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The Early Cretaceous Rift and Sag Phases in the Offshore Basins of Brazil and Uruguay: How Much in Common?*

Oscar R. Lopez-Gamundi1, Eduardo A. Rossello2, and Héctor de Santa Ana3 Search and Discovery Article #10238 (2010) Posted May 14, 2010

*Adapted from extended abstract prepared for presentation at AAPG International Conference and Exhibition, Rio de Janeiro, Brazil, November 15-18, 2009

1 2

Hess Corporation, Houston, TX, USA ([email protected]) University of Buenos Aires, Buenos Aires, Argentina. 3 ANCAP, Montevideo, Uruguay.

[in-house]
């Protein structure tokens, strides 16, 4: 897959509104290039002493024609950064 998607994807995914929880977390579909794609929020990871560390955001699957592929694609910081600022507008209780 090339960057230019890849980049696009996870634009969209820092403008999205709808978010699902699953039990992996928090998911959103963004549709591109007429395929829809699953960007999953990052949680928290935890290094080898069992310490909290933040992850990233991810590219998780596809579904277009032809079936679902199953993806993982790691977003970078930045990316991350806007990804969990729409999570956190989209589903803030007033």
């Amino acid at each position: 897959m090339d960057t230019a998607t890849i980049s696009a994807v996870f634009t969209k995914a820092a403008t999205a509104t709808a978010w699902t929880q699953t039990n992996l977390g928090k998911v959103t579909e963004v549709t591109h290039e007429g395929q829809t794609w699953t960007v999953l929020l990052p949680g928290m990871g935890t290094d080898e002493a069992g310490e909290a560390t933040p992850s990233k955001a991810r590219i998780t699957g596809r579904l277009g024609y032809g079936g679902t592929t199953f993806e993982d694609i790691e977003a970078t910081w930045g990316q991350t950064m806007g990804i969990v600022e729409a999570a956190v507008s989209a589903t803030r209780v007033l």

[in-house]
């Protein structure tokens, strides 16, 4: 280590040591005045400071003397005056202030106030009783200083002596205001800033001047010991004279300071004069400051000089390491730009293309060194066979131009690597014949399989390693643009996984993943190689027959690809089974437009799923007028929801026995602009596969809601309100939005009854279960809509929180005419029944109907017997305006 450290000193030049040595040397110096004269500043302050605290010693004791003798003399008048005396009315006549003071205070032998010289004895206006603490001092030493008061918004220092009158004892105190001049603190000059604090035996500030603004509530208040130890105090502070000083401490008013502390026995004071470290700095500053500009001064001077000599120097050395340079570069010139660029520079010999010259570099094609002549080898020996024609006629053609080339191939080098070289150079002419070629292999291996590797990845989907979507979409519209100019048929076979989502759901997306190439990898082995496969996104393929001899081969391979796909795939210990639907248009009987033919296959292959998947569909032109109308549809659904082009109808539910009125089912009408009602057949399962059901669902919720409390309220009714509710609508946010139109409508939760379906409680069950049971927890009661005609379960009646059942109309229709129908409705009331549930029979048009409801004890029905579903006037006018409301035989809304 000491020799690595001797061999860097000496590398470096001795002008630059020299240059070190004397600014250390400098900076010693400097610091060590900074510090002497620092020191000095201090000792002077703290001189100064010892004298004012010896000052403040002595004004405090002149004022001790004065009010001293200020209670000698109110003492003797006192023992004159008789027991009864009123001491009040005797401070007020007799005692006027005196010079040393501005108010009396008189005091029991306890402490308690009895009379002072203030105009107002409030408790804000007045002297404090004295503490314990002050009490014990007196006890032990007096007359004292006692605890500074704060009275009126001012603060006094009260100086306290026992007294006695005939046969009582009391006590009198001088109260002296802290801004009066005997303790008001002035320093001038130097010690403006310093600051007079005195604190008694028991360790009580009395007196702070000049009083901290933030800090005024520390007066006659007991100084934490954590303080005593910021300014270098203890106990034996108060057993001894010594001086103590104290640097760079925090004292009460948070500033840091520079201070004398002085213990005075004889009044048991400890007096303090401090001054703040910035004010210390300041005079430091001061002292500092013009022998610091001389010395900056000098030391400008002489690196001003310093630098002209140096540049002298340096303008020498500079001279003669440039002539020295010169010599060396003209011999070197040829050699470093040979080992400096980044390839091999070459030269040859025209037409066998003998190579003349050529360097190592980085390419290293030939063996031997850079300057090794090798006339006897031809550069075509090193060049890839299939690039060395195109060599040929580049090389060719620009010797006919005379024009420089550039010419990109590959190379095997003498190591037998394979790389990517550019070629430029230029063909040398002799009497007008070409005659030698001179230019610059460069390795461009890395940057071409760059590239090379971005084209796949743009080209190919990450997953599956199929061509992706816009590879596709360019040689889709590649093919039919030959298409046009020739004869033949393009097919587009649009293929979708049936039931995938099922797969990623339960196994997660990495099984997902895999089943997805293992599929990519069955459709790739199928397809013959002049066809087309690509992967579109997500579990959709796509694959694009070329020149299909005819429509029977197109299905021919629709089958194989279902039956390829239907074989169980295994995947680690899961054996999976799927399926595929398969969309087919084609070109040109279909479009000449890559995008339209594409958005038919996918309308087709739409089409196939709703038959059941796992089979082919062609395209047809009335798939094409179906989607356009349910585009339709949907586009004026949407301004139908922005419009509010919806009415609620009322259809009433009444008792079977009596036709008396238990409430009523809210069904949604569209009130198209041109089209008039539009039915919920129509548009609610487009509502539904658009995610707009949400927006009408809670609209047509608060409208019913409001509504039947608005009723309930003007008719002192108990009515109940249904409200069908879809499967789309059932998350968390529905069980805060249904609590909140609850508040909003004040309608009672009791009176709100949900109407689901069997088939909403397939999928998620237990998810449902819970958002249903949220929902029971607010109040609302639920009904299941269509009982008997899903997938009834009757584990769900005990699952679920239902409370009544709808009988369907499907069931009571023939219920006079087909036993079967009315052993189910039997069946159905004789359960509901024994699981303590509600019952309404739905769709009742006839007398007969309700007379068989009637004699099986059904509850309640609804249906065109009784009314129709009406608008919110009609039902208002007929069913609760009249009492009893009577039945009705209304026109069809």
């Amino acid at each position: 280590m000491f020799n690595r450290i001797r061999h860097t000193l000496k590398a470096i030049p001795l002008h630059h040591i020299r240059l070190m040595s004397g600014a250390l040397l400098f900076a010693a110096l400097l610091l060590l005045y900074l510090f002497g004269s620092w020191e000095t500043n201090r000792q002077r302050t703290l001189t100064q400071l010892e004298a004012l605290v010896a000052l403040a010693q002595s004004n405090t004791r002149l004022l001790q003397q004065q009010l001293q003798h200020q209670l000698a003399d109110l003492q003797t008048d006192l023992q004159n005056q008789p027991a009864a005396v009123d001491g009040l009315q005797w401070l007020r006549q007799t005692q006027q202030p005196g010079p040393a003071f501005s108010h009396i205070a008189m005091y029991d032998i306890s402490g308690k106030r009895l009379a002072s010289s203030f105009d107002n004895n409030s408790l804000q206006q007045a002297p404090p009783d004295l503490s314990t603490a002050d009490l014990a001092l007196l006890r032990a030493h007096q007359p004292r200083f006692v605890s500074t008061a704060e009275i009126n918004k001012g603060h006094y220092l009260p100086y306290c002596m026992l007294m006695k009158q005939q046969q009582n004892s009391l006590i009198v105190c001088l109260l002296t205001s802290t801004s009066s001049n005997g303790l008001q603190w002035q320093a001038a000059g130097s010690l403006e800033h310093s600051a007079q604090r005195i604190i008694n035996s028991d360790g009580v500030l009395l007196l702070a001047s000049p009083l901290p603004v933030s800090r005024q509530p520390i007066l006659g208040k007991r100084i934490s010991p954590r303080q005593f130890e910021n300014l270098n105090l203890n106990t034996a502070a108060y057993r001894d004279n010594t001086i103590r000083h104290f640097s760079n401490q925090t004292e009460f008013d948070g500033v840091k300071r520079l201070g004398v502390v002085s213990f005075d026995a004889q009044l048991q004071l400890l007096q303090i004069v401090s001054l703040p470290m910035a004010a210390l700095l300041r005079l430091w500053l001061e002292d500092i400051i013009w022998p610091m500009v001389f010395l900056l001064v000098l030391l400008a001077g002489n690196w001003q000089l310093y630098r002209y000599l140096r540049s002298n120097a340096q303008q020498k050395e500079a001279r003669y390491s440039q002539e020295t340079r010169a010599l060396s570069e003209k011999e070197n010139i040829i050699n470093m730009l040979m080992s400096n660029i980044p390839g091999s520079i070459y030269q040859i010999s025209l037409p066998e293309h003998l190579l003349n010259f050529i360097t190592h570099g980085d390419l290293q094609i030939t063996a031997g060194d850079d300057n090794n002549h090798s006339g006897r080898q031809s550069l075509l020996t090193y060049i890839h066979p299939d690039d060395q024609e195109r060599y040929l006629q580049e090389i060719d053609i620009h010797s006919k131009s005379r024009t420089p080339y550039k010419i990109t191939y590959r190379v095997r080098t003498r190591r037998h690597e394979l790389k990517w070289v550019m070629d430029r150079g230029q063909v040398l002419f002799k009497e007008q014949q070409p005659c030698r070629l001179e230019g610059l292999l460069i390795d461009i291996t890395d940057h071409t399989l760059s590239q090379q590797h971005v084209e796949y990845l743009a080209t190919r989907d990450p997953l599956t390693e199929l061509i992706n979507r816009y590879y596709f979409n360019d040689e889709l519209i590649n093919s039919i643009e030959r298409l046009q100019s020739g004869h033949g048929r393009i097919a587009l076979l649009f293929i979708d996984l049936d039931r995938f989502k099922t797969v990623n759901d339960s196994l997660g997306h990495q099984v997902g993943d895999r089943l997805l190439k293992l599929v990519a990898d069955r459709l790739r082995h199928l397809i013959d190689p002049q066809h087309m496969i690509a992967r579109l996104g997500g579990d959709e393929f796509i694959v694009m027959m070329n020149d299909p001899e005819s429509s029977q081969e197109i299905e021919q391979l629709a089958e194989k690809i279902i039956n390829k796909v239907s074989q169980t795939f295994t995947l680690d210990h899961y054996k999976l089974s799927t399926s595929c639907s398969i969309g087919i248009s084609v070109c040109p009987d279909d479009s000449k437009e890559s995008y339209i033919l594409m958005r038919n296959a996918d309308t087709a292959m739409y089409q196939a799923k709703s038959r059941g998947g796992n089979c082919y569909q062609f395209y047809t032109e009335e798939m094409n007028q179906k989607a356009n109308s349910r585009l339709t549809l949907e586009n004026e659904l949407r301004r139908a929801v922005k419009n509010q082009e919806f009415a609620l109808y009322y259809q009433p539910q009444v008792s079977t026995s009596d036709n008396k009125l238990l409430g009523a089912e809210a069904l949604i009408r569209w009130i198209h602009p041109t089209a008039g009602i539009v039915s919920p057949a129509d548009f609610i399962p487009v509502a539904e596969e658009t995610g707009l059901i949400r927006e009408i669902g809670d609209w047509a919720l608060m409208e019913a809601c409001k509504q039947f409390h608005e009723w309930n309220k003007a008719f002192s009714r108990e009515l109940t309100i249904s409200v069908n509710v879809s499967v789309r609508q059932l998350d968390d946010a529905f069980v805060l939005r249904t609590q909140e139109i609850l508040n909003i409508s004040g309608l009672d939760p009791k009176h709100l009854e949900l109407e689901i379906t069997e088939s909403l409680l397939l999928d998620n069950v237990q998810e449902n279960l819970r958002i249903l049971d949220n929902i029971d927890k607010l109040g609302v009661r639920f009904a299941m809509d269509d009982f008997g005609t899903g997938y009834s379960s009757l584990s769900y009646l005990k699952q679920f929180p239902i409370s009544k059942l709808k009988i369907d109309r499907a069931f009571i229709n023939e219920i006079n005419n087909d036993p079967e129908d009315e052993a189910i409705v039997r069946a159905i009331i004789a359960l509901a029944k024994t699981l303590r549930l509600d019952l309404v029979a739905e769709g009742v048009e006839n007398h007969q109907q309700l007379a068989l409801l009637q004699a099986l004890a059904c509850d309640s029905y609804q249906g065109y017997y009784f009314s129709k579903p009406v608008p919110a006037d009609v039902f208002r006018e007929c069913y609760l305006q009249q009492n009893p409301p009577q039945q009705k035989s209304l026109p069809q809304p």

Abstract The South Atlantic opening is characterized by an initial (Early Cretaceous) diachronous, extensional phase dominated by asymmetric halfgrabens (Conceição et al., 1988). The East African Rift System (EARS) has been invoked as a close analog for this early stage in the evolution of the South Atlantic (Crossley and Cripps, 1999). Furthermore, recent discoveries in the EARS have renewed the interest in this type of oil and gas habitats (Logan et al., 2009), reinforced lately by the exploratory success in the South Atlantic, particularly in the Cretaceous pre-salt (sag fill) section of the Santos, Campos and Espirito Santo basins (Figures 1 and 2) in offshore Brazil, an emerging world-class oil province. The structural asymmetry of these half-grabens is mainly due to differential, tectonically induced subsidence that created optimal conditions for the potential development of lacustrine to brackish source rocks (Figure 2). Classic seismic signatures in the asymmetric half-grabens include fanning (strongly divergent internal configuration) on fault borders, thinning (convergent internal configuration) and onlap on flexural margins, and compaction synclines over basement footwall cut-off points (López-Gamundí and Barragan, 2008). This half-graben fill phase was followed by a sag phase dominated by thermal subsidence which expanded beyond the rift shoulders. The trap geometries and distribution of facies, particularly in the lower section of the sag fill, have been influenced by highs inherited from the underlying asymmetric half-grabens. New 2D seismic (Figures 3 and 4) acquired for ANCAP in offshore Uruguay (Pelotas and Punta del Este basins) allows investigators to draw significant analogies between the offshore basins in Brazil and their counterpart farther south in Uruguay. Four stages have been identified in the evolution of the offshore basins of Uruguay: a) pre-rift b) rift c) sag d) passive margin.